From Bob Gosselin: Excellent comments from JO and EF–however, lest we forget, that unlike other disciplines, we usually have the capacity to measure 1) is it there, and 2) is it working? For heparin, there are still methods that can assess “is it there” (LC-MS/MS) along with other anti-Xa DOACs (and dabigatran) which may be different from “is it working” (functional based assays such as anti-IIa/anti-Xa). While I am not suggesting that most places would even think about ordering a mass spec for a heparin sample, hopefully our future docs get more edified about coagulation. I am skeptical, as the duration of medical school is the same as it has been for over 40 years. With the exponential amount of information that is being taught from 40 years ago, something has to be given up, so it appears that something is often the basic stuff, including coagulation.
From Dave McGlasson: Dr.
From Dave McGlasson: Dr. Olson brings up some great point about the names of the test Anti-Xa. I know the institution of which he speaks and the idea for the hybrid curve that we published came out of a conversation with a health care provider arguing that they wanted a factor X level when they really wanted a UFH level.
From George: I know this is off-topic, but we seem to have several lab assay naming problems. For instance, we get orders at least once a day for a “Factor V,” when the unit clearly wants a factor V Leiden mutation. Also, the letter C gives us trouble, is protein C, activated protein C resistance ratio, or C-reactive protein. There are at least 25 names for vitamin D. As we develop narrative clinical laboratory results, we need to also address nomenclature confusion.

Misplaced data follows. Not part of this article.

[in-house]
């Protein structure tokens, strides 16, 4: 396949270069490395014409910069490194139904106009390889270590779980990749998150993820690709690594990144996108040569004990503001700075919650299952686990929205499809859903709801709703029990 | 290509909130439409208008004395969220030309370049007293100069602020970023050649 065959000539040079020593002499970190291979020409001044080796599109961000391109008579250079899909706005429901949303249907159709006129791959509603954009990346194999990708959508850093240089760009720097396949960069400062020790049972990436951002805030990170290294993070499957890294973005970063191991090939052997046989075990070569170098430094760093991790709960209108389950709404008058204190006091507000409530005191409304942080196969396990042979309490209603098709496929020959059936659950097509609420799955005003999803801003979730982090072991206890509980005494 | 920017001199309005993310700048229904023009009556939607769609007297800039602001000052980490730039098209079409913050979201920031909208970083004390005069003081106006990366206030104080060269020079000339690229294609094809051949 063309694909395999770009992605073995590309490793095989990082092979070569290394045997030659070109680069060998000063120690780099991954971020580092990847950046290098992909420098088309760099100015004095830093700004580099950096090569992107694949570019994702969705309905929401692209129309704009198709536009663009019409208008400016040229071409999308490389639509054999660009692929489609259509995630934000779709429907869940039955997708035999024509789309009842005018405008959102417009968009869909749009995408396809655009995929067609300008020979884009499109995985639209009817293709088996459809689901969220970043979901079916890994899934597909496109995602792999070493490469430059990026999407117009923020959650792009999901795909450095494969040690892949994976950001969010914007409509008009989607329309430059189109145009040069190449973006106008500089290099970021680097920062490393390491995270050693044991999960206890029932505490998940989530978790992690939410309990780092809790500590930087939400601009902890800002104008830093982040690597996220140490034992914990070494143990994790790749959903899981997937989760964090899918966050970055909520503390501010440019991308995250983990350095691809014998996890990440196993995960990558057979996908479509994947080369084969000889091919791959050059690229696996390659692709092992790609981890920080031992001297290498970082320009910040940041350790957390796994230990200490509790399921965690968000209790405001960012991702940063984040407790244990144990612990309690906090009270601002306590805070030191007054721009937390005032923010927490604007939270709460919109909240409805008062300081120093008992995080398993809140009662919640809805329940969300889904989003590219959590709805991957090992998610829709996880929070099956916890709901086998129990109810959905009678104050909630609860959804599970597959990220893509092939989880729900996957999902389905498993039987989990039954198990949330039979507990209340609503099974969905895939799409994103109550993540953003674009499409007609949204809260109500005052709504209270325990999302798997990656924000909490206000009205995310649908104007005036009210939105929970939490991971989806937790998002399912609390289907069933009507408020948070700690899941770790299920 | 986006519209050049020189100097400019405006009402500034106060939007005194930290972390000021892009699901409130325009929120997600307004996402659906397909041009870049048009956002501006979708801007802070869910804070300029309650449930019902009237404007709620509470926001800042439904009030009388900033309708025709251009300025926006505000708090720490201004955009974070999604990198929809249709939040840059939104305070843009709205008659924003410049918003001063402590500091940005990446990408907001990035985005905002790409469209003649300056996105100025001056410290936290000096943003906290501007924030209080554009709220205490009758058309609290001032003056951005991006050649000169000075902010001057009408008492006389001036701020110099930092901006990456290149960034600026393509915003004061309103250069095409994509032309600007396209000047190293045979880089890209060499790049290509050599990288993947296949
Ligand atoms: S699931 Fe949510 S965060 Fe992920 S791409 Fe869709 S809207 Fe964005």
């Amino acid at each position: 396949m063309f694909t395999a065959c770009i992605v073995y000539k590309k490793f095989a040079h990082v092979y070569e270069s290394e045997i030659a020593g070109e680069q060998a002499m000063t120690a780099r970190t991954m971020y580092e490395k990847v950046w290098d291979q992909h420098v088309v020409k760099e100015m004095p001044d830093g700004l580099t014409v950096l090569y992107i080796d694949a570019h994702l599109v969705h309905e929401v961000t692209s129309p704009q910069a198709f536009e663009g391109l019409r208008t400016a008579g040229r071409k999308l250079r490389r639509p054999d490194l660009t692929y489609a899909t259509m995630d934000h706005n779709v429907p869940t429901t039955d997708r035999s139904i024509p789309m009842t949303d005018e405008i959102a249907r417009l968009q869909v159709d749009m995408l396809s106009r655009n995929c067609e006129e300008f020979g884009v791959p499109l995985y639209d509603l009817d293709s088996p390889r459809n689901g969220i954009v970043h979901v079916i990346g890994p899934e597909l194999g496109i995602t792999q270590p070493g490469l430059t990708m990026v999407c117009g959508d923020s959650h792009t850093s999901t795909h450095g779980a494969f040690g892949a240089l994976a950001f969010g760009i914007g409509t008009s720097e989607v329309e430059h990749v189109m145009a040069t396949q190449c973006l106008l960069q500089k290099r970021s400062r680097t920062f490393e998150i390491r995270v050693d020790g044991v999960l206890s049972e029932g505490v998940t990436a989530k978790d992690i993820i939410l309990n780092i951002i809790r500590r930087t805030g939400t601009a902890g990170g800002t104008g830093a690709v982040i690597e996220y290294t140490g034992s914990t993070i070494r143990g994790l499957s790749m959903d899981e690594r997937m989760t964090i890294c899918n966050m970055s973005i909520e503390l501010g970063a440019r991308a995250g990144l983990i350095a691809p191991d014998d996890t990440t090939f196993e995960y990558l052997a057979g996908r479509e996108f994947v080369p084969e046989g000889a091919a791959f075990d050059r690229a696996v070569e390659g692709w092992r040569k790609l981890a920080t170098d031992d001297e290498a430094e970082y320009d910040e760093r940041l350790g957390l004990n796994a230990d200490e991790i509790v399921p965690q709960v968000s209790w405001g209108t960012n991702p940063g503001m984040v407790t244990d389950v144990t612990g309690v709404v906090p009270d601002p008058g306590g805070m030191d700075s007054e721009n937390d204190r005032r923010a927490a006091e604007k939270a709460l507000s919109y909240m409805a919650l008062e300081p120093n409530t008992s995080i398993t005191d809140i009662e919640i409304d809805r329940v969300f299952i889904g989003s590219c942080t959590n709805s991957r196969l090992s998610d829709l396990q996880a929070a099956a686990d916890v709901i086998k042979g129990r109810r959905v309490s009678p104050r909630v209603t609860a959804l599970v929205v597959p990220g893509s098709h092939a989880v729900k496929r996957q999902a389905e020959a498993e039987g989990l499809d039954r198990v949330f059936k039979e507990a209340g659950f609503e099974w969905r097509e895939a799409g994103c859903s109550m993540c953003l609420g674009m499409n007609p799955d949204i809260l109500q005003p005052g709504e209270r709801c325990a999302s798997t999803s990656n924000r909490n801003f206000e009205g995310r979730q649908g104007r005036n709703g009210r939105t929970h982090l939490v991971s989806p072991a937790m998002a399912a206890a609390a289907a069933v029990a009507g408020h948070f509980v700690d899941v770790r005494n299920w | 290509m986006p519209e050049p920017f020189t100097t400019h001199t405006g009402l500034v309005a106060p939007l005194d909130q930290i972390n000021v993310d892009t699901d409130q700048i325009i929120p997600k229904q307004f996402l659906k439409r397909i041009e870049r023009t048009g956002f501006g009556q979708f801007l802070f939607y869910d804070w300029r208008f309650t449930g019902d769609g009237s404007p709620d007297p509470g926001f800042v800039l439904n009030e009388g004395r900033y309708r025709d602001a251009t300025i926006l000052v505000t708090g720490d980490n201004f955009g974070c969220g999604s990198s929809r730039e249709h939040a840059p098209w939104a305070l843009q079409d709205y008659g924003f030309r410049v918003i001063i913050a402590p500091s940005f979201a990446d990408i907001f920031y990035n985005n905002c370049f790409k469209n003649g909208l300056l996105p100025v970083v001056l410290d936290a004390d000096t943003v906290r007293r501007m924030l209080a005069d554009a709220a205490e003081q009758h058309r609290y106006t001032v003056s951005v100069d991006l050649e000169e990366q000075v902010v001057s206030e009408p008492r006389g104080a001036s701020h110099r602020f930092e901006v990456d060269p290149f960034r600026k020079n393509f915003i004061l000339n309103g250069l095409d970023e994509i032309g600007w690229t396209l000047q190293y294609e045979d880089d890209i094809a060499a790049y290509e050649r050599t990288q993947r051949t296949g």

From Dr. John Olson:
From Dr. John Olson:
Hello George, I have little to add to the comments that you have received but I have a couple of minor points.
Donna raises the well known issue that the aPTT and heparin assay are two entirely different measurements and do not correlate with each other and, frankly, we shouldn’t expect them to correlate. The shift to the Xa inhibitory method presents an interesting problem for a clinical lab. If you change the assay for another drug, e.g. digoxin, when the change is made, the prior assay is removed from the menu and all clinicians adapt to the new assay. Some will grump about it but there is no choice. When the heparin assay is instituted, there are obvious reasons that the aPTT cannot be removed. Many clinicians continue to use the aPTT even though it is not recommended by the Laboratory and Pharmacy. The greater problem is that many cannot resist ordering both tests, frequently leading to confusion. Attempts to prevent aPTT orders in patients on full dose UFH meet with great resistance.